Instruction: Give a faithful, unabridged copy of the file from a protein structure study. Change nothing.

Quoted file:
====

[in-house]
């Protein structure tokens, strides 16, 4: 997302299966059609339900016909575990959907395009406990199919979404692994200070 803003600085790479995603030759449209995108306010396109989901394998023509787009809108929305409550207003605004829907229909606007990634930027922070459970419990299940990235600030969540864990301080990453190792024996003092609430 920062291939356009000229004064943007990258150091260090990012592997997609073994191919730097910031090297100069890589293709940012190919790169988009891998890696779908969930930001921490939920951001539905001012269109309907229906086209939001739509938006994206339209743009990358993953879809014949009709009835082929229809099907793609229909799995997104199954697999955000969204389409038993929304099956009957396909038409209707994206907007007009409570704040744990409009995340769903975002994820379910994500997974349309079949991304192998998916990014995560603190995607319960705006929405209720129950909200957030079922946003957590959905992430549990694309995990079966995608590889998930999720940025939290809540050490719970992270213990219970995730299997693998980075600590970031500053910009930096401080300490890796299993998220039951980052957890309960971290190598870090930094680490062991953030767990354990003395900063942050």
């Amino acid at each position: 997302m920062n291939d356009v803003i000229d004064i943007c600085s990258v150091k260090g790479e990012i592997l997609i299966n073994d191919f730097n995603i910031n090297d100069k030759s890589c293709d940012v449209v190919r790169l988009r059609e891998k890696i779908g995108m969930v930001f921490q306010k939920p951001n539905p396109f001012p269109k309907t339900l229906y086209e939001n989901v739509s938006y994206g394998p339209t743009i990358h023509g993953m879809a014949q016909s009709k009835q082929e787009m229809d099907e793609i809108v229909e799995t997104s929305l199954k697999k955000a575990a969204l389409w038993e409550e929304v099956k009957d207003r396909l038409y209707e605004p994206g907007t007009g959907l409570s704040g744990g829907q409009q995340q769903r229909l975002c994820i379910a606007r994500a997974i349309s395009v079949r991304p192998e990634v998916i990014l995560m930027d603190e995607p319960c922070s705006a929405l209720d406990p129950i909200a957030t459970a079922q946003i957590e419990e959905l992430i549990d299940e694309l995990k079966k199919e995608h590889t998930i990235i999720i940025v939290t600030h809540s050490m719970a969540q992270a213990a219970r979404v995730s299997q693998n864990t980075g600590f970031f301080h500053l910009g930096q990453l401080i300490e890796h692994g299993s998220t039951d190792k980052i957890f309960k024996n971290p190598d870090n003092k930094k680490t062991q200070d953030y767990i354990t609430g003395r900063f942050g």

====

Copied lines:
[in-house]
């Protein structure tokens, strides 16, 4: 997302299966059609339900016909575990959907395009406990199919979404692994200070 803003600085790479995603030759449209995108306010396109989901394998023509787009809108929305409550207003605004829907229909606007990634930027922070459970419990299940990235600030969540864990301080990453190792024996003092609430 920062291939356009000229004064943007990258150091260090990012592997997609073994191919730097910031090297100069890589293709940012190919790169988009891998890696779908969930930001921490939920951001539905001012269109309907229906086209939001739509938006994206339209743009990358993953879809014949009709009835082929229809099907793609229909799995997104199954697999955000969204389409038993929304099956009957396909038409209707994206907007007009409570704040744990409009995340769903975002994820379910994500997974349309079949991304192998998916990014995560603190995607319960705006929405209720129950909200957030079922946003957590959905992430549990694309995990079966995608590889998930999720940025939290809540050490719970992270213990219970995730299997693998980075600590970031500053910009930096401080300490890796299993998220039951980052957890309960971290190598870090930094680490062991953030767990354990003395900063942050």
């Amino acid at each position: 997302m920062n291939d356009v803003i000229d004064i943007c600085s990258v150091k260090g790479e990012i592997l997609i299966n073994d191919f730097n995603i910031n090297d100069k030759s890589c293709d940012v449209v190919r790169l988009r059609e891998k890696i779908g995108m969930v930001f921490q306010k939920p951001n539905p396109f001012p269109k309907t339900l229906y086209e939001n989901v739509s938006y994206g394998p339209t743009i990358h023509g993953m879809a014949q016909s009709k009835q082929e787009m229809d099907e793609i809108v229909e799995t997104s929305l199954k697999k955000a575990a969204l389409w038993e409550e929304v099956k009957d207003r396909l038409y209707e605004p994206g907007t007009g959907l409570s704040g744990g829907q409009q995340q769903r229909l975002c994820i379910a606007r994500a997974i349309s395009v079949r991304p192998e990634v998916i990014l995560m930027d603190e995607p319960c922070s705006a929405l209720d406990p129950i909200a957030t459970a079922q946003i957590e419990e959905l992430i549990d299940e694309l995990k079966k199919e995608h590889t998930i990235i999720i940025v939290t600030h809540s050490m719970a969540q992270a213990a219970r979404v995730s299997q693998n864990t980075g600590f970031f301080h500053l910009g930096q990453l401080i300490e890796h692994g299993s998220t039951d190792k980052i957890f309960k024996n971290p190598d870090n003092k930094k680490t062991q200070d953030y767990i354990t609430g003395r900063f942050g």